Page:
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Thursday, April 28, 2011

Home-cured Bacon Carbonara

My favourite pasta dish of all time


So yes Carbonara is my favourite pasta dish of all time. I've been making it for years. Every so often will get a craving for it that won't go away until I've made myself an enormous bowl of creamy spaghetti. I'm pretty sure it has to be spaghetti - tagliatelle at a push.


Now the most important ingredient in this dish is indeed the bacon. Just to say the pig wasn't a saddleback but a rarebreed Tamworth from the Wishing Well Farm. The University of Bristol carried out a taste test of all breeds of pigs in 1999 and the Tamworth came out on top. They are now in the process of getting a sow to start breeding. Most special about this particular pig is that, it was their first pig. 


We saw Ed Hick butcher a side of the animal at Inishfood in Donegal. Then we all got down to curing our own bit of bacon. I chose a cure that had some bay and juniper in it. The meat was pierced to allow the cure to get deep into the meat. Then you rub the cure well into the meat with your hands. Seal the meat in an airtight container and store in a cool dry place for two weeks for the curing to take effect. The meat needs a turn everyday to ensure both sides as evenly cured. I stored mine in the fridge.


The resulting piece of meat was just some of the finest bacon I've ever eaten. It's nice to have a large piece of bacon to cut from as you can choose how to cut it - ie rashers or lardons. I got 3 breakfasts and a carbonara for two from my piece. Sadly I forgot to weigh it at any point of the process - whoops. The cure brought lovely notes of bay to the meat. Also the fat when fried or grilled turned a lovely dark rich brown - whether that's down to the meat or the cure I'm not sure. There was dark brown sugar in the cure so that might well be it.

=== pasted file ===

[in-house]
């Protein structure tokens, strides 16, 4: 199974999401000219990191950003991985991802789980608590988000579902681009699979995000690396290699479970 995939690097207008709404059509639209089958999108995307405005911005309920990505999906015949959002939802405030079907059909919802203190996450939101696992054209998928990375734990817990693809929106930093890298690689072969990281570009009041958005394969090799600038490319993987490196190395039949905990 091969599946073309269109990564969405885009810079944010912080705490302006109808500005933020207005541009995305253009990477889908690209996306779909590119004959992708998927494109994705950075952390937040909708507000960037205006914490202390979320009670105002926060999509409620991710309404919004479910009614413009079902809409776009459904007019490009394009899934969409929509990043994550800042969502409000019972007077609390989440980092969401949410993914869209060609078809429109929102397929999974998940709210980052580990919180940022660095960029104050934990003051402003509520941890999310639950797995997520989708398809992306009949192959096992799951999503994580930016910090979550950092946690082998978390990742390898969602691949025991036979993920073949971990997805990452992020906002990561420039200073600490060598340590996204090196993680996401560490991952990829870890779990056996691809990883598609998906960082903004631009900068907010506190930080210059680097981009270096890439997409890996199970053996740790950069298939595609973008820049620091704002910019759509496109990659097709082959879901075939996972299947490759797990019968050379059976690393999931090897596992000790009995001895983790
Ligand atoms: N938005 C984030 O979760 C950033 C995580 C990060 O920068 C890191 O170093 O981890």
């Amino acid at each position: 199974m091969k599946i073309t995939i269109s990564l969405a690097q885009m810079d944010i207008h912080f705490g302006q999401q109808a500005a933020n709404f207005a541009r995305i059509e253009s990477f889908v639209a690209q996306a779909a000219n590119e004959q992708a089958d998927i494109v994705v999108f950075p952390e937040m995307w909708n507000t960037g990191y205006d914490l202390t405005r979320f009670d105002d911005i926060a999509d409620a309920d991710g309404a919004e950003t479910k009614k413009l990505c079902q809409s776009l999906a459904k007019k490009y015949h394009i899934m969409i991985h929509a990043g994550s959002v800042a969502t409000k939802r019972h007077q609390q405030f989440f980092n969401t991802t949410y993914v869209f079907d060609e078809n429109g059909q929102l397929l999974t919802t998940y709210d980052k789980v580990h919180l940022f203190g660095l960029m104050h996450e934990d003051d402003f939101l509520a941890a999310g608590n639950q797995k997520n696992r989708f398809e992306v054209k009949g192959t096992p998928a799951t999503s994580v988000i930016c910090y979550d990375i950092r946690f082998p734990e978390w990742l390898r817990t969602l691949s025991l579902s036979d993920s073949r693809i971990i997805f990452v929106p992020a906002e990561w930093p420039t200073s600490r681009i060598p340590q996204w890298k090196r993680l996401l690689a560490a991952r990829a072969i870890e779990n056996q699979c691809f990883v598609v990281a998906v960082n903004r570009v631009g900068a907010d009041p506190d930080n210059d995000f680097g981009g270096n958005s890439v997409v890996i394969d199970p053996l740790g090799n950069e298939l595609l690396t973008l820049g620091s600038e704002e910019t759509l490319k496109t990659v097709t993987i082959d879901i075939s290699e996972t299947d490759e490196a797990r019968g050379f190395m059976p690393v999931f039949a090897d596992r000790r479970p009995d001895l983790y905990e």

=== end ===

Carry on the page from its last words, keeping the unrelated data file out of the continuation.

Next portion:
I will def be looking into curing my own bacon again providing I can find the same quality of meat to do it with. That might be some tall order though, given the tender love and care this pig received I'm sure.


Now onto the recipe which I took from Donal Skehans new book - Kitchen Hero. Like him I've experimented with many versions before often involving ingredients such as wine, cream, cheddar. The pared back version is more true to the genuine Italian version, and just as tasty.


Ingredients - Serves Two
3 egg yolks - broken up
5 rashers sliced / or pancetta / or my amazing bacon!
Spaghetti for 2 cooked al dente
Parmesan cheese


Method
Cook your spaghetti in plenty of well salted water. While the pasta is cooking fry up your bacon till it's nice and crispy.


Drain the spaghetti and reserve about a cup full of the cooking liquid. Return the pasta to the hot pan - but don't return the pan to the heat. Stir through the bacon and a little of the cooking water. Then quickly stir through the egg yolks. The heat from the pasta cooks the egg yolks and makes a nice sauce that coats well. Stir quickly though to ensure you don't scramble the egg.


Serve with a good healthy amount of freshly grated Parmesan and a good crowd of black pepper.


This dish is full of flavour that belies it's simple ingredients, it will be a while before I go back to my more extensive ingredient list.

14 comments:

Catherine said...